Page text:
Forbidden Fruits: “Naked Samantha” by Eddie Generous

Forbidden Fruit Promo

BETWEEN TWO FLAMES WITH THE SEVENTH TERRACE

With the release of Forbidden Fruit, the second (or sixth, depending your reckoning) instalment in our Purgatorio anthology series, we are inviting our fabulous contributors between the flames to get their hot, gluttonous take on their story and the book and life in general, such that it is in these end days.

Today we welcome Eddie Generous, author of “Naked Samantha”, a story about uh, hmm, poker? and one I suspect you never thought you’d get published. Eddie, please tell us a little about yourself in exactly twenty-seven words.

Eddie: I’m currently a bit sweaty, and bloated from ice cream (non-dairy, I’m suddenly allergic to everything, happened the moment I outlived Jesus Christ). I’m fond of cats.

TST: Alright! With that out of the way let’s get right to the oozing meat of it. What does gluttony mean to you? Is it inherently a bad thing? How does that play into your story of excessive consumption found in this unwholesome volume?

Eddie: Gluttony, I guess, is crossing a line from consumption to criminal consumption. Probably it’s usually okay, I mean, the world’s on fire and conservative politicians want everyone miserable before they burn. So, indulge. How gluttony plays in this story…ignore what I just said; don’t indulge in that, you perverts. Some carnal urges need to be ignored…then again, sometimes it’s fun to watch things play out when there’s a secret on the horizon, an ace up the sleeve.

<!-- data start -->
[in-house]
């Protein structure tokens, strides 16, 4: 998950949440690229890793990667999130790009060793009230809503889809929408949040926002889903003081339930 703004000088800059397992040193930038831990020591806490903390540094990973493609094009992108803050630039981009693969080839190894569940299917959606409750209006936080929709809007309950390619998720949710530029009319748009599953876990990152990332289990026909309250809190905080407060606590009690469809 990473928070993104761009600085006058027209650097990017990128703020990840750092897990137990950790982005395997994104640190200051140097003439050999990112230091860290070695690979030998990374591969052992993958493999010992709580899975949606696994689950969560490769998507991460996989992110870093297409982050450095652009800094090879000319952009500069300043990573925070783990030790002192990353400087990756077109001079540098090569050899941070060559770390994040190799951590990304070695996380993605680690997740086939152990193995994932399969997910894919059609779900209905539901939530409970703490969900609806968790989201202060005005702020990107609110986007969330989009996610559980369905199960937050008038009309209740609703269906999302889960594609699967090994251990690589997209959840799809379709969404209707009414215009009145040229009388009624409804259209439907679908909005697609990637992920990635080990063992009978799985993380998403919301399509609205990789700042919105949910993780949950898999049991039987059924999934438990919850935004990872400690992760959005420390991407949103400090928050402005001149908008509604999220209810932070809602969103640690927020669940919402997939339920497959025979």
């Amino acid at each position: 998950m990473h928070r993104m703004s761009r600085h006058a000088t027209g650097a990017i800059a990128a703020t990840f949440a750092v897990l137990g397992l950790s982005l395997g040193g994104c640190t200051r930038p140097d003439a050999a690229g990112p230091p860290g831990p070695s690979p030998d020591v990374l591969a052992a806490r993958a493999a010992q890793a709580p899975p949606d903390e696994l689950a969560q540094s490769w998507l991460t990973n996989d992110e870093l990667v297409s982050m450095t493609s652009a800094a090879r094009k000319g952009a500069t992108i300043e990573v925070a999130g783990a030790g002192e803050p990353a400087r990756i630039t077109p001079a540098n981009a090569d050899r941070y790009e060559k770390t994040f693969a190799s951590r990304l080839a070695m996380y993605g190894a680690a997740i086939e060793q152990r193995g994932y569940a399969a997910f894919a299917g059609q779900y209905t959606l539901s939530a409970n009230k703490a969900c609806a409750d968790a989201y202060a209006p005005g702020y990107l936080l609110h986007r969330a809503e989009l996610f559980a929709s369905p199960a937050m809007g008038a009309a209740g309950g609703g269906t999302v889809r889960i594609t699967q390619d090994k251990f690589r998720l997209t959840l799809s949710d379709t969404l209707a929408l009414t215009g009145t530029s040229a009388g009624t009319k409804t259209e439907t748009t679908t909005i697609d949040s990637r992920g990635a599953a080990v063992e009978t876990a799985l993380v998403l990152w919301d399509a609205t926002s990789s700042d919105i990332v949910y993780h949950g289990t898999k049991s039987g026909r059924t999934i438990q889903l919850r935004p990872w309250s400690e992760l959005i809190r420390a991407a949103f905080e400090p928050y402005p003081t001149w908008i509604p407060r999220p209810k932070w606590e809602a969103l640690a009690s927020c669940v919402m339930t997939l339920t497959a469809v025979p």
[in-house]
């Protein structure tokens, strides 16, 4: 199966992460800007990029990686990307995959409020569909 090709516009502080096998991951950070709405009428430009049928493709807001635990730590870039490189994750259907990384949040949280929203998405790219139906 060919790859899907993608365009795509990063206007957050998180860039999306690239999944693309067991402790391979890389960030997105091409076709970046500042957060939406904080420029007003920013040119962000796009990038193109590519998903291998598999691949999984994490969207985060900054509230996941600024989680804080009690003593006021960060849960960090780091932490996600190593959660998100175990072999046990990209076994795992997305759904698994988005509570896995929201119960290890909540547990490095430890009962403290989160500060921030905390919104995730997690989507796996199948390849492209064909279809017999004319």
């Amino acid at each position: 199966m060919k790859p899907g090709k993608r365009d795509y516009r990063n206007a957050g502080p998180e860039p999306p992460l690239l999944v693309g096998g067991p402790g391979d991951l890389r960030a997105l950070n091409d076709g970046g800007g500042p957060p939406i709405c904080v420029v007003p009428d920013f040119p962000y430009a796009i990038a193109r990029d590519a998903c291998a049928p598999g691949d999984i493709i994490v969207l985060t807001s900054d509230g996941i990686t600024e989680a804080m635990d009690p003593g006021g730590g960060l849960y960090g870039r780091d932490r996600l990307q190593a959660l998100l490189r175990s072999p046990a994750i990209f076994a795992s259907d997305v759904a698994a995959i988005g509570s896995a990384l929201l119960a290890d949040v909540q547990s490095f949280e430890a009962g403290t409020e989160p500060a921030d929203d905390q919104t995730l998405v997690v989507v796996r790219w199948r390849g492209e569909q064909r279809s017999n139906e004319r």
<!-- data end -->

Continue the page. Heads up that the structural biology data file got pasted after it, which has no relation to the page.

TST: Tell us about a time you overindulged, like really stuffed yourself silly…with anything.

Eddie: When I was fourteen, I drank thirty-three beers in one night and was sick for a whole week, but I had to go to school. Not like anybody was going to let me stay home for a hangover. Also, I split one of the beers with a donkey not long before I passed out in the field where we were drinking.

TST: Which of your characters could you see popping up again in other stories?

Eddie: From this story, I guess the Starbucks employee? Otherwise, I don’t know. Not too many options and Samantha kind of steals the show, so it might be like rewriting this same story all over again if she reappeared.

TST: Tell us about your usefulness in the kitchen. Does preparing food get your creative gravy gushing?

Eddie: I’m a good cook, if you’re into low-brow offerings. I’m not excited about cooking, but I know what something’s going to taste like if I make it, so I tend to do my share of the suppers around my house.

TST: In your view, how likely is it that the barista who smiles as she takes down the complicated instructions for my mochafrappishitino would murder me in a heartbeat if the opportunity presented itself? And in your view, would I deserve it? Also, five card stud or Texas hold’em?